Down & Out in New York


In 1942 avant-garde composer John Cage was not prospering. He and his wife arrived in New York on the bus from Chicago with twenty-five cents between them. Cage would find New York rich in culture and poor in paying jobs.

The couple had come at the invitation of sculptor and painter Max Ernst, who welcomed them to stay in the apartment he shared with Peggy Guggenheim. Guggenheim had even suggested that Cage direct a concert of percussion music to celebrate the opening of her new gallery. In return, Guggenheim would pay the transportation costs for bringing the necessary instruments to New York.

At first Cage had the time of his life. “Somebody famous was dropping in every two minutes it seemed,” he said later. He also succeeded in arranging a percussion concert at the Museum of Modern Art.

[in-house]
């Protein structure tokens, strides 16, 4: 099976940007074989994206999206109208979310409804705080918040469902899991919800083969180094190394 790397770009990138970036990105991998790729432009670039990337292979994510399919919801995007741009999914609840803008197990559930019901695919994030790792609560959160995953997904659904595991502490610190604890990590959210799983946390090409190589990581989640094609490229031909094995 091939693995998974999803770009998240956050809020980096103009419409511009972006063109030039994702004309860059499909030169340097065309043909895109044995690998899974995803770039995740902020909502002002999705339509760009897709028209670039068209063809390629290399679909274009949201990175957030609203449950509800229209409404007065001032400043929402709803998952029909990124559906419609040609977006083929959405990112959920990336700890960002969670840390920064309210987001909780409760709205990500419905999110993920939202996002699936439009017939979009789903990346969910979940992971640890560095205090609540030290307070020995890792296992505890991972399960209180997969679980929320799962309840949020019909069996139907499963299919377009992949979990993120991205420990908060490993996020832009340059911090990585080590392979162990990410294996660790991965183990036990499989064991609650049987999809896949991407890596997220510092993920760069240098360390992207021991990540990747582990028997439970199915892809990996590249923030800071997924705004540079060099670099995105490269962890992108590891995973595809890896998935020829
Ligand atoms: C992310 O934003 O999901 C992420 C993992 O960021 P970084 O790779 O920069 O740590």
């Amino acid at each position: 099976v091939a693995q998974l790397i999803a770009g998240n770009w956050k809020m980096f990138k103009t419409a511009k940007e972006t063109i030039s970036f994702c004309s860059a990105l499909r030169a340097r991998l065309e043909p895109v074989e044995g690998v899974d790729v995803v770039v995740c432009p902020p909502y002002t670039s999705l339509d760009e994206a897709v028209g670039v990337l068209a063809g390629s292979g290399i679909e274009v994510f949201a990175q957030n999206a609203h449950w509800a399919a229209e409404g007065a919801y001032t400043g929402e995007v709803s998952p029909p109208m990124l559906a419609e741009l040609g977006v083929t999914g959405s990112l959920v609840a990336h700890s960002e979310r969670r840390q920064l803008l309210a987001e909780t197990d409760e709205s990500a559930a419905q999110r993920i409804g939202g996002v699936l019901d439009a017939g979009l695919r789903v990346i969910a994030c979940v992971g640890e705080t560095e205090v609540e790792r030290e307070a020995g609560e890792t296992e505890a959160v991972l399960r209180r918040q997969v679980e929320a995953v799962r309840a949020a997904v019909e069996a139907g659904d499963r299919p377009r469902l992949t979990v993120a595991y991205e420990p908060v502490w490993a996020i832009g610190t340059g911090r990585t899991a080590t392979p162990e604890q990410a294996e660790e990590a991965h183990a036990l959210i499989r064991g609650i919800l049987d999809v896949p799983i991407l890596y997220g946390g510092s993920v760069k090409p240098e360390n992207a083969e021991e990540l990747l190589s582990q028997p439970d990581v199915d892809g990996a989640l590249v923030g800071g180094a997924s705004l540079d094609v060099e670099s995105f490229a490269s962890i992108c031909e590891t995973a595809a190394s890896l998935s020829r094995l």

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Then his luck turned sour. A meeting with avant-garde composer Edgar Varese ended abruptly when Varese’s wife compared Cage’s music to the work of a cartoonist.

Cage thought dance producer Martha Graham had invited him to work with her company as an accompanist or perhaps even as a composer. When he met her, he found her cold and remote and completely uninterested in any kind of collaboration whatsoever

Then Peggy Guggenheim found out about the performance that Cage had arranged at the Museum of Modern Art. She flew into a rage, cancelled the performance at her gallery, and refused to pay for the transportation of the instruments. She also made it clear that Cage and his wife were welcome at the apartment only temporarily.

Cage wrote to friends and asked for money. He received about fifty dollars.

One artistic friend was both prosperous and generous. John Steinbeck treated the composer and his wife to lunch at the celebrated 21 Club on Fifty-Second Street. John Cage was later horrified to discover that the cost of the lunch had been one hundred dollars.

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